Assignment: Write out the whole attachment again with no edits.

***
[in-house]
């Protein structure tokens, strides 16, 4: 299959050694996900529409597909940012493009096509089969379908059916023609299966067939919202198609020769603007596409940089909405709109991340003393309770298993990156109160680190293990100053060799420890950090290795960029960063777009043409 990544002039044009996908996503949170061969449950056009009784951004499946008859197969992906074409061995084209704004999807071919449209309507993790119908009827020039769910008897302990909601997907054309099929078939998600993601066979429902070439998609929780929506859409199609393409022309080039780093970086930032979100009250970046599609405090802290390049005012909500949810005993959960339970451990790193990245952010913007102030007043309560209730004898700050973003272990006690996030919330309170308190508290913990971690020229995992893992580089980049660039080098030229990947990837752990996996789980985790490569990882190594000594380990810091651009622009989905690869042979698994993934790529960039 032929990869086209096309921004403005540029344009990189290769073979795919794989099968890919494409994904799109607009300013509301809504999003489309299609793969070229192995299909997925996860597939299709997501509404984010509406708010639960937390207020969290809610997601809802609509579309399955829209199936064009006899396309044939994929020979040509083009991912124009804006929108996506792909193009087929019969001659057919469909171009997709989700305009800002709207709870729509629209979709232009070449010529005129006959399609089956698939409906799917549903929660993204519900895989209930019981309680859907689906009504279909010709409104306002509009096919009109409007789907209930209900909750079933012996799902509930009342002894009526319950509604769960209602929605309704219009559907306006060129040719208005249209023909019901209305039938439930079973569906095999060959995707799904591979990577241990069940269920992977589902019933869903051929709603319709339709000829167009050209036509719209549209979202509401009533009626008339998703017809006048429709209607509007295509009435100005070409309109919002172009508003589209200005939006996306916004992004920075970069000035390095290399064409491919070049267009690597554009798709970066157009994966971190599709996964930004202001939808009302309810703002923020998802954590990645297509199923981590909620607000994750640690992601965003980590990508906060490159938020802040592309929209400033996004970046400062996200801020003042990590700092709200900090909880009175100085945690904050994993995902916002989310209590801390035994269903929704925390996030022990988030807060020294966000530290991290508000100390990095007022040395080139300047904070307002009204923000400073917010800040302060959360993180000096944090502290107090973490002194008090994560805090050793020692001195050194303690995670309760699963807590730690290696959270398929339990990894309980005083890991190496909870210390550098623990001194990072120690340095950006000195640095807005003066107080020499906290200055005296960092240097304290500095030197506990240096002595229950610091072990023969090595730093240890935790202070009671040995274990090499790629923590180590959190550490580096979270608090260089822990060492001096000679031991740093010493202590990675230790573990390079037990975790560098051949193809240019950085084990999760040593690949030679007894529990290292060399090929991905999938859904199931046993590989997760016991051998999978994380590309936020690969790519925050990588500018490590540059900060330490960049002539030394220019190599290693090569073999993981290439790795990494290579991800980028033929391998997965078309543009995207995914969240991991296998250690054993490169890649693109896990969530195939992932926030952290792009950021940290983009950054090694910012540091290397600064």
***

[in-house]
């Protein structure tokens, strides 16, 4: 299959050694996900529409597909940012493009096509089969379908059916023609299966067939919202198609020769603007596409940089909405709109991340003393309770298993990156109160680190293990100053060799420890950090290795960029960063777009043409 990544002039044009996908996503949170061969449950056009009784951004499946008859197969992906074409061995084209704004999807071919449209309507993790119908009827020039769910008897302990909601997907054309099929078939998600993601066979429902070439998609929780929506859409199609393409022309080039780093970086930032979100009250970046599609405090802290390049005012909500949810005993959960339970451990790193990245952010913007102030007043309560209730004898700050973003272990006690996030919330309170308190508290913990971690020229995992893992580089980049660039080098030229990947990837752990996996789980985790490569990882190594000594380990810091651009622009989905690869042979698994993934790529960039 032929990869086209096309921004403005540029344009990189290769073979795919794989099968890919494409994904799109607009300013509301809504999003489309299609793969070229192995299909997925996860597939299709997501509404984010509406708010639960937390207020969290809610997601809802609509579309399955829209199936064009006899396309044939994929020979040509083009991912124009804006929108996506792909193009087929019969001659057919469909171009997709989700305009800002709207709870729509629209979709232009070449010529005129006959399609089956698939409906799917549903929660993204519900895989209930019981309680859907689906009504279909010709409104306002509009096919009109409007789907209930209900909750079933012996799902509930009342002894009526319950509604769960209602929605309704219009559907306006060129040719208005249209023909019901209305039938439930079973569906095999060959995707799904591979990577241990069940269920992977589902019933869903051929709603319709339709000829167009050209036509719209549209979202509401009533009626008339998703017809006048429709209607509007295509009435100005070409309109919002172009508003589209200005939006996306916004992004920075970069000035390095290399064409491919070049267009690597554009798709970066157009994966971190599709996964930004202001939808009302309810703002923020998802954590990645297509199923981590909620607000994750640690992601965003980590990508906060490159938020802040592309929209400033996004970046400062996200801020003042990590700092709200900090909880009175100085945690904050994993995902916002989310209590801390035994269903929704925390996030022990988030807060020294966000530290991290508000100390990095007022040395080139300047904070307002009204923000400073917010800040302060959360993180000096944090502290107090973490002194008090994560805090050793020692001195050194303690995670309760699963807590730690290696959270398929339990990894309980005083890991190496909870210390550098623990001194990072120690340095950006000195640095807005003066107080020499906290200055005296960092240097304290500095030197506990240096002595229950610091072990023969090595730093240890935790202070009671040995274990090499790629923590180590959190550490580096979270608090260089822990060492001096000679031991740093010493202590990675230790573990390079037990975790560098051949193809240019950085084990999760040593690949030679007894529990290292060399090929991905999938859904199931046993590989997760016991051998999978994380590309936020690969790519925050990588500018490590540059900060330490960049002539030394220019190599290693090569073999993981290439790795990494290579991800980028033929391998997965078309543009995207995914969240991991296998250690054993490169890649693109896990969530195939992932926030952290792009950021940290983009950054090694910012540091290397600064």